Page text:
|virtual void||wheelEvent (QWheelEvent *event)|
|void||initializeParentPlot (QCustomPlot *parentPlot)|
|void||setParentLayerable (QCPLayerable *parentLayerable)|
|bool||moveToLayer (QCPLayer *layer, bool prepend)|
|void||applyAntialiasingHint (QCPPainter *painter, bool localAntialiased, QCP::AntialiasedElement overrideElement) const|
The abstract base class for all items in a plot.
In QCustomPlot, items are supplemental graphical elements that are neither plottables (QCPAbstractPlottable) nor axes (QCPAxis). While plottables are always tied to two axes and thus plot coordinates, items can also be placed in absolute coordinates independent of any axes. Each specific item has at least one QCPItemPosition member which controls the positioning. Some items are defined by more than one coordinate and thus have two or more QCPItemPosition members (For example, QCPItemRect has topLeft and bottomRight).
This abstract base class defines a very basic interface like visibility and clipping. Since this class is abstract, it can't be instantiated. Use one of the subclasses or create a subclass yourself to create new items.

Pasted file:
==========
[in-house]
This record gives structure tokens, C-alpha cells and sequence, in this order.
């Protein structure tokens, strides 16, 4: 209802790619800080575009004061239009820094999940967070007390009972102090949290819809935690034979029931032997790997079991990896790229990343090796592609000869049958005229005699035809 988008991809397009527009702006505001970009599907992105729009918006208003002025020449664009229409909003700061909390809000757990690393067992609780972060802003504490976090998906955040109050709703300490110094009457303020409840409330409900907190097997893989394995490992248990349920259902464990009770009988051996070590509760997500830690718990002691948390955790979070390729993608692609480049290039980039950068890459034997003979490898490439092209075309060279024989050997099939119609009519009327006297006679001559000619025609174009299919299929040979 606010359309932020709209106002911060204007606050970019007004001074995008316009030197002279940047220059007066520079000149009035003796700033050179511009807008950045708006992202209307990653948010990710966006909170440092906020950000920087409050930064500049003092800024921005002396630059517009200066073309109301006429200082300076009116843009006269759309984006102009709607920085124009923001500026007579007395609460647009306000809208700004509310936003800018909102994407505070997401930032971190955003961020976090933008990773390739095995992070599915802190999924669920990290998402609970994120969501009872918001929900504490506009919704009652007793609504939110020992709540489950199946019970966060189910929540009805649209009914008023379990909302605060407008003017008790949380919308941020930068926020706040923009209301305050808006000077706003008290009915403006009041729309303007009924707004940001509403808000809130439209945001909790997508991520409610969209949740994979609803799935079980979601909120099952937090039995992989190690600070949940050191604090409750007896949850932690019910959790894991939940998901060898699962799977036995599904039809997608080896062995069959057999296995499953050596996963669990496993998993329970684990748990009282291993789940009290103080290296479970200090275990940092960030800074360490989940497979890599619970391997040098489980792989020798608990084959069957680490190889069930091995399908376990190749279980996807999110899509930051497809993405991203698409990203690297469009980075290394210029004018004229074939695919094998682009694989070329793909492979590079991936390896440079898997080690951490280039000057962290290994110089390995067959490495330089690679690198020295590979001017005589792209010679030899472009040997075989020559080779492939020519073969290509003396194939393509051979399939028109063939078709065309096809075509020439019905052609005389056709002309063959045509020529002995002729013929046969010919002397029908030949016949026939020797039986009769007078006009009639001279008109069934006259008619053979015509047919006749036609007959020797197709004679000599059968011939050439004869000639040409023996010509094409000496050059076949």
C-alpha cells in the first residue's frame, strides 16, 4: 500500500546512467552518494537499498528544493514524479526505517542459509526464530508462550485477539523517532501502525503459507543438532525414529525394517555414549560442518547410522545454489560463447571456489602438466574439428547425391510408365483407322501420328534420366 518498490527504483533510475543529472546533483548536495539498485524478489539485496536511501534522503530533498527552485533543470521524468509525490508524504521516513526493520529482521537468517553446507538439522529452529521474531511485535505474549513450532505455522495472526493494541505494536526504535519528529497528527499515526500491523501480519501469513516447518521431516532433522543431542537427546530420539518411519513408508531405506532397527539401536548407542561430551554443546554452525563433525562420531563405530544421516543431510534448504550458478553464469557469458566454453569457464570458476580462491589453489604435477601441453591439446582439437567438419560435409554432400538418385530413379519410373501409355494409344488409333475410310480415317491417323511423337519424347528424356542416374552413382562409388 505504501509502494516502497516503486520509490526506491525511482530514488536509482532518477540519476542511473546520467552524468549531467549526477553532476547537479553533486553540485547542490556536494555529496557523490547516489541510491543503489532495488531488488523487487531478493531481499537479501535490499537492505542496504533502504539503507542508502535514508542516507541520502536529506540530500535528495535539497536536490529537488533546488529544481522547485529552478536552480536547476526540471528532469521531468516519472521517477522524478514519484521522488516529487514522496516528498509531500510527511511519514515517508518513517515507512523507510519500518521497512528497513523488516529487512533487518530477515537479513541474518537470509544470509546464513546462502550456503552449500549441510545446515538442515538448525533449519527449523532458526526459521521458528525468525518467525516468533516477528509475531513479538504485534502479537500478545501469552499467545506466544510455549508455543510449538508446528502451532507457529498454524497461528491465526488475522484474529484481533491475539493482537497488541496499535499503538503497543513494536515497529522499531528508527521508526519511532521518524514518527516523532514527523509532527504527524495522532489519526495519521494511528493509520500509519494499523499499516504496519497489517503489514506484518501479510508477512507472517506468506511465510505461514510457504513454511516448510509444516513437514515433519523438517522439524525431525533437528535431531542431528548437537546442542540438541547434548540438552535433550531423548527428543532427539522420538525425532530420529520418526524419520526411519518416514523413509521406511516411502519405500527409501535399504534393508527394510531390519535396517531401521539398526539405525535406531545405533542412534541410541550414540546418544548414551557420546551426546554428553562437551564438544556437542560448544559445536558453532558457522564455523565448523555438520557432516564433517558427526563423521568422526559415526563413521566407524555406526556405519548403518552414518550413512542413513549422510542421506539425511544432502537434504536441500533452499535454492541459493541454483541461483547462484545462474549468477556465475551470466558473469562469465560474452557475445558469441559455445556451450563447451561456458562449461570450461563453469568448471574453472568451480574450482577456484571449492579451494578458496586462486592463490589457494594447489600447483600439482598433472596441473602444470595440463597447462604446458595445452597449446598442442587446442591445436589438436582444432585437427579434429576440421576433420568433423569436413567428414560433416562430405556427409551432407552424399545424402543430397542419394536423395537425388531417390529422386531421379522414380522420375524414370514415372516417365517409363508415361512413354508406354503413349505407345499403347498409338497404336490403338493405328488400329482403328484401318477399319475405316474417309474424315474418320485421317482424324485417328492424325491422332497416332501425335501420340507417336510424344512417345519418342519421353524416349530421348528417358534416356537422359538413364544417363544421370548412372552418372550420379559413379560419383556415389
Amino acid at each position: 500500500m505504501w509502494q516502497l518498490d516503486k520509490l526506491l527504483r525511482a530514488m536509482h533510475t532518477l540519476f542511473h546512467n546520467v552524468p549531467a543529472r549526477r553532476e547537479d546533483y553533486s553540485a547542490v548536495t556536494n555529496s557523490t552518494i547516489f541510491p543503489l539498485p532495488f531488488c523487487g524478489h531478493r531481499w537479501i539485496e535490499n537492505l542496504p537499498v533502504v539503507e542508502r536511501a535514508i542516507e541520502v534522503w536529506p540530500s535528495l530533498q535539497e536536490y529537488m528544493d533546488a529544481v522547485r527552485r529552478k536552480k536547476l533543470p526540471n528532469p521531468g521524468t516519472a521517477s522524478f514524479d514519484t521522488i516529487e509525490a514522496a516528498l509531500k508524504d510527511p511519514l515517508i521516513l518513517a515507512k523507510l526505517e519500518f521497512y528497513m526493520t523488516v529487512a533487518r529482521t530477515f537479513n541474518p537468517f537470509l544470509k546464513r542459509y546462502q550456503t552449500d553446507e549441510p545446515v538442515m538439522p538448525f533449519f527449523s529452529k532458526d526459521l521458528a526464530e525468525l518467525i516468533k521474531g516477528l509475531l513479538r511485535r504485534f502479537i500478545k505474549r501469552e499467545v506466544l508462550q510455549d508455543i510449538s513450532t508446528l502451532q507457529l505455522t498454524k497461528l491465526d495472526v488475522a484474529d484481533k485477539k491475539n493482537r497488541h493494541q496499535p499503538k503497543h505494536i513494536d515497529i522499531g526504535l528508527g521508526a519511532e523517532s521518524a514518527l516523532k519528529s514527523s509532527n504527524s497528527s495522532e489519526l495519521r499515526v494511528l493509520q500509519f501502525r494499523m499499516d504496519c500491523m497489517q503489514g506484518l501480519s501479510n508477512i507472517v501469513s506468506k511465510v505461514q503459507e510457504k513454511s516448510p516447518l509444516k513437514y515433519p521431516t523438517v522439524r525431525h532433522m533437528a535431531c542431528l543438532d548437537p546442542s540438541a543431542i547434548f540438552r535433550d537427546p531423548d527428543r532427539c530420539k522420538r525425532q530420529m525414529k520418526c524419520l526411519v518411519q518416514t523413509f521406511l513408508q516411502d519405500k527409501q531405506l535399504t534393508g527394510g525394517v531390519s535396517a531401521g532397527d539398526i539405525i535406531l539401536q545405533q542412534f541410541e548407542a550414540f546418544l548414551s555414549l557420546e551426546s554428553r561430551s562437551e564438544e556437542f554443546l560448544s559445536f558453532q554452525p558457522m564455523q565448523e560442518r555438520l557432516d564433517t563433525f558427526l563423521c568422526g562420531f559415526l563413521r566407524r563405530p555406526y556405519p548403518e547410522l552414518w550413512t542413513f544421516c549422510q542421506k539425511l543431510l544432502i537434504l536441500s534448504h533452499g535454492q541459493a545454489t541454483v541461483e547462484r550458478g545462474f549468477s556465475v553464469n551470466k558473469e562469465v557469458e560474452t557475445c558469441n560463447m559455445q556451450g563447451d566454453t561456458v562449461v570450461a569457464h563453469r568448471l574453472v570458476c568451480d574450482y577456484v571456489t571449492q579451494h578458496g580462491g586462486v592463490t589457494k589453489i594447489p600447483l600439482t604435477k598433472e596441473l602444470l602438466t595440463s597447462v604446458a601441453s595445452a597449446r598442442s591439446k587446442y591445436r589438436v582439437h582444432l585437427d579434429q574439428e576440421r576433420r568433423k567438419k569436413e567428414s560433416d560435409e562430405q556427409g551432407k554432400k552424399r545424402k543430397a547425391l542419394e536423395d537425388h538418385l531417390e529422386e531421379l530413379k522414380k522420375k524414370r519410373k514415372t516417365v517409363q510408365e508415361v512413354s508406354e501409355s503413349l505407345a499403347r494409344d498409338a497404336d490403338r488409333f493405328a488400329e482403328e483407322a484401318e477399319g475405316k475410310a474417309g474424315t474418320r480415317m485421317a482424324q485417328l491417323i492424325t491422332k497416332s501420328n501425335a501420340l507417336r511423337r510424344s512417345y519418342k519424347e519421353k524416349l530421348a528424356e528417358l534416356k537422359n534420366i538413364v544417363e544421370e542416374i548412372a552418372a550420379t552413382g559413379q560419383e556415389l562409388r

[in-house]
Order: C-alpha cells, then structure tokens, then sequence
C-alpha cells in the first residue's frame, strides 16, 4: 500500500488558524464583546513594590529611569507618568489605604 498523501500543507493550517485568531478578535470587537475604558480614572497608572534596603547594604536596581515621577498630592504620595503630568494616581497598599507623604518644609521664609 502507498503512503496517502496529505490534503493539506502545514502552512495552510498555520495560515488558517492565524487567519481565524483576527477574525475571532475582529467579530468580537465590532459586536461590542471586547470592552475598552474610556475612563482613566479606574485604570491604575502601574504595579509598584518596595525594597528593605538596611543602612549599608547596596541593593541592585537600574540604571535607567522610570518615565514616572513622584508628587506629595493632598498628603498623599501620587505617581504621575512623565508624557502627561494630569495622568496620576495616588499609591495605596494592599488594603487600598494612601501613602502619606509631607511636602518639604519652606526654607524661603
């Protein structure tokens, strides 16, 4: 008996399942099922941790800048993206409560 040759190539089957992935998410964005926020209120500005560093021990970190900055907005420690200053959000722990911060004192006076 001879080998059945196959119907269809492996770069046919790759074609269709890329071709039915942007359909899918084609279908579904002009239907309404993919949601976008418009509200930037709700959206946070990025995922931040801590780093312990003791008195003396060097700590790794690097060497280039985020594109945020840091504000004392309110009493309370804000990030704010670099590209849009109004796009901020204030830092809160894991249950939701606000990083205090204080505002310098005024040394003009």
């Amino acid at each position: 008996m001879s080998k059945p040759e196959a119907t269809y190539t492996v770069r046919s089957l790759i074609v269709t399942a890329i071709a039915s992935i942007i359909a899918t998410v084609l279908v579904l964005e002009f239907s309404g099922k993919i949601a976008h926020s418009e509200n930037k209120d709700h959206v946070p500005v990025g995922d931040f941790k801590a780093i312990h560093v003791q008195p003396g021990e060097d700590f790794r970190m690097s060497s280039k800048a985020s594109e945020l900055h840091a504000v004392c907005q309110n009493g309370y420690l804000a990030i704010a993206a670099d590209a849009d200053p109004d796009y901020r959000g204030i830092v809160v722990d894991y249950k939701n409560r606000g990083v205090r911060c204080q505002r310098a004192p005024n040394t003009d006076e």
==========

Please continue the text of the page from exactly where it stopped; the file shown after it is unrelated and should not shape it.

The built-in items are:
|QCPItemLine||A line defined by a start and an end point. May have different ending styles on each side (e.g. arrows).|
|QCPItemStraightLine||A straight line defined by a start and a direction point. Unlike QCPItemLine, the straight line is infinitely long and has no endings.|
|QCPItemCurve||A curve defined by start, end and two intermediate control points. May have different ending styles on each side (e.g. arrows).|
|QCPItemPixmap||An arbitrary pixmap|
|QCPItemText||A text label|
|QCPItemBracket||A bracket which may be used to reference/highlight certain parts in the plot.|
|QCPItemTracer||An item that can be attached to a QCPGraph and sticks to its data points, given a key coordinate.|
Items are by default clipped to the main axis rect (they are only visible inside the axis rect). To make an item visible outside that axis rect, disable clipping via setClipToAxisRect(false).
On the other hand if you want the item to be clipped to a different axis rect, specify it via setClipAxisRect. This clipAxisRect property of an item is only used for clipping behaviour, and in principle is independent of the coordinate axes the item might be tied to via its position members (QCPItemPosition::setAxes). However, it is common that the axis rect for clipping also contains the axes used for the item positions.